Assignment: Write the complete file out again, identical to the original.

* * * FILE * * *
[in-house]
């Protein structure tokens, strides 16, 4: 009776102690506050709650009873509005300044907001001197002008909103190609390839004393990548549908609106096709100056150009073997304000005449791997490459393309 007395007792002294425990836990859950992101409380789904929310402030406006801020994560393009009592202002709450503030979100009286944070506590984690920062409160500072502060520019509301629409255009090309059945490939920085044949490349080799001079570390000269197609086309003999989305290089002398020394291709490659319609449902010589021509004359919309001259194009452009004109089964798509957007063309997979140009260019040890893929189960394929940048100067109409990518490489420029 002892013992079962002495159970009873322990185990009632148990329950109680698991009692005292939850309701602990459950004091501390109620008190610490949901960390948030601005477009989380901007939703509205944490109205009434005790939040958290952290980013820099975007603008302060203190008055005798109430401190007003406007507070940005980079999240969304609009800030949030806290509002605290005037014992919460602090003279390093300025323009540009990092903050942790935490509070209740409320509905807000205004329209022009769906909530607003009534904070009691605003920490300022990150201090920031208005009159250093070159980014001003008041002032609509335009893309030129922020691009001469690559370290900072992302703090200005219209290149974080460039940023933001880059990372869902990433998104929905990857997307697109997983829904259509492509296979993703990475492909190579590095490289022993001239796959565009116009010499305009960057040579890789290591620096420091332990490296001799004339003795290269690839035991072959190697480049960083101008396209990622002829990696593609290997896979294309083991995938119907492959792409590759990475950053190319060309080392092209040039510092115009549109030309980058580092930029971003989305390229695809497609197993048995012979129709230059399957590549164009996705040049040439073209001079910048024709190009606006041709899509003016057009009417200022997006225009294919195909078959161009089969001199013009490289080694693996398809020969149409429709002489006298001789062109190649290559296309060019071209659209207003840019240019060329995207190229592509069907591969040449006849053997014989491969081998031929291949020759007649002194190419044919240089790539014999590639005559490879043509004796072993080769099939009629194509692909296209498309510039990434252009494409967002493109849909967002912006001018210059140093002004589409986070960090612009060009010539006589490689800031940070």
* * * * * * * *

[in-house]
């Protein structure tokens, strides 16, 4: 009776102690506050709650009873509005300044907001001197002008909103190609390839004393990548549908609106096709100056150009073997304000005449791997490459393309 007395007792002294425990836990859950992101409380789904929310402030406006801020994560393009009592202002709450503030979100009286944070506590984690920062409160500072502060520019509301629409255009090309059945490939920085044949490349080799001079570390000269197609086309003999989305290089002398020394291709490659319609449902010589021509004359919309001259194009452009004109089964798509957007063309997979140009260019040890893929189960394929940048100067109409990518490489420029 002892013992079962002495159970009873322990185990009632148990329950109680698991009692005292939850309701602990459950004091501390109620008190610490949901960390948030601005477009989380901007939703509205944490109205009434005790939040958290952290980013820099975007603008302060203190008055005798109430401190007003406007507070940005980079999240969304609009800030949030806290509002605290005037014992919460602090003279390093300025323009540009990092903050942790935490509070209740409320509905807000205004329209022009769906909530607003009534904070009691605003920490300022990150201090920031208005009159250093070159980014001003008041002032609509335009893309030129922020691009001469690559370290900072992302703090200005219209290149974080460039940023933001880059990372869902990433998104929905990857997307697109997983829904259509492509296979993703990475492909190579590095490289022993001239796959565009116009010499305009960057040579890789290591620096420091332990490296001799004339003795290269690839035991072959190697480049960083101008396209990622002829990696593609290997896979294309083991995938119907492959792409590759990475950053190319060309080392092209040039510092115009549109030309980058580092930029971003989305390229695809497609197993048995012979129709230059399957590549164009996705040049040439073209001079910048024709190009606006041709899509003016057009009417200022997006225009294919195909078959161009089969001199013009490289080694693996398809020969149409429709002489006298001789062109190649290559296309060019071209659209207003840019240019060329995207190229592509069907591969040449006849053997014989491969081998031929291949020759007649002194190419044919240089790539014999590639005559490879043509004796072993080769099939009629194509692909296209498309510039990434252009494409967002493109849909967002912006001018210059140093002004589409986070960090612009060009010539006589490689800031940070």